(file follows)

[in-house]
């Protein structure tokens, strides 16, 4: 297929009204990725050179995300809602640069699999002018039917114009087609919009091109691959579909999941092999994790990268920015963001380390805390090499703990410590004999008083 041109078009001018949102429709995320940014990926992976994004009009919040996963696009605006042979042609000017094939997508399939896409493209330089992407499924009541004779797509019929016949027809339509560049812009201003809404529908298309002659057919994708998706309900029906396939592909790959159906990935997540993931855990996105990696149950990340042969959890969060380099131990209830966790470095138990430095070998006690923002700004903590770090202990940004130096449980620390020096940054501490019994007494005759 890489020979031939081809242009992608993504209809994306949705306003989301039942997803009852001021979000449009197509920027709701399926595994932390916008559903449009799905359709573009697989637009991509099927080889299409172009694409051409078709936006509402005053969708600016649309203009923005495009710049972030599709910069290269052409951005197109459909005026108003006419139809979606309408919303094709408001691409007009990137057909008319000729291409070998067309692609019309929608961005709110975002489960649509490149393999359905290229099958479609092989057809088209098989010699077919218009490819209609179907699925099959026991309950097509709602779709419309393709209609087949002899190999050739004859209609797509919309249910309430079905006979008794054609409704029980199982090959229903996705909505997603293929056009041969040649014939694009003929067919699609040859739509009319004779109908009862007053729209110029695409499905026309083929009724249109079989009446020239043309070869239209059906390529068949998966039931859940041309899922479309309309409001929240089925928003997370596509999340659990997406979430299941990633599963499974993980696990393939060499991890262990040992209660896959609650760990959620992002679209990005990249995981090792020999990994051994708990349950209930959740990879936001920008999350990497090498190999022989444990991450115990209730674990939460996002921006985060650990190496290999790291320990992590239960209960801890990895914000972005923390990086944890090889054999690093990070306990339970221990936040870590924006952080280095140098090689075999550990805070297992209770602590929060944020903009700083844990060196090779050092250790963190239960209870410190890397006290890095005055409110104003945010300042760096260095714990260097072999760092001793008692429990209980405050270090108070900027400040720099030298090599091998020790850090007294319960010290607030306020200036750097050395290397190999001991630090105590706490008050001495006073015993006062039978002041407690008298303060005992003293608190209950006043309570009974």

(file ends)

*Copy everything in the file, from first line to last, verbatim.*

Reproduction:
[in-house]
């Protein structure tokens, strides 16, 4: 297929009204990725050179995300809602640069699999002018039917114009087609919009091109691959579909999941092999994790990268920015963001380390805390090499703990410590004999008083 041109078009001018949102429709995320940014990926992976994004009009919040996963696009605006042979042609000017094939997508399939896409493209330089992407499924009541004779797509019929016949027809339509560049812009201003809404529908298309002659057919994708998706309900029906396939592909790959159906990935997540993931855990996105990696149950990340042969959890969060380099131990209830966790470095138990430095070998006690923002700004903590770090202990940004130096449980620390020096940054501490019994007494005759 890489020979031939081809242009992608993504209809994306949705306003989301039942997803009852001021979000449009197509920027709701399926595994932390916008559903449009799905359709573009697989637009991509099927080889299409172009694409051409078709936006509402005053969708600016649309203009923005495009710049972030599709910069290269052409951005197109459909005026108003006419139809979606309408919303094709408001691409007009990137057909008319000729291409070998067309692609019309929608961005709110975002489960649509490149393999359905290229099958479609092989057809088209098989010699077919218009490819209609179907699925099959026991309950097509709602779709419309393709209609087949002899190999050739004859209609797509919309249910309430079905006979008794054609409704029980199982090959229903996705909505997603293929056009041969040649014939694009003929067919699609040859739509009319004779109908009862007053729209110029695409499905026309083929009724249109079989009446020239043309070869239209059906390529068949998966039931859940041309899922479309309309409001929240089925928003997370596509999340659990997406979430299941990633599963499974993980696990393939060499991890262990040992209660896959609650760990959620992002679209990005990249995981090792020999990994051994708990349950209930959740990879936001920008999350990497090498190999022989444990991450115990209730674990939460996002921006985060650990190496290999790291320990992590239960209960801890990895914000972005923390990086944890090889054999690093990070306990339970221990936040870590924006952080280095140098090689075999550990805070297992209770602590929060944020903009700083844990060196090779050092250790963190239960209870410190890397006290890095005055409110104003945010300042760096260095714990260097072999760092001793008692429990209980405050270090108070900027400040720099030298090599091998020790850090007294319960010290607030306020200036750097050395290397190999001991630090105590706490008050001495006073015993006062039978002041407690008298303060005992003293608190209950006043309570009974």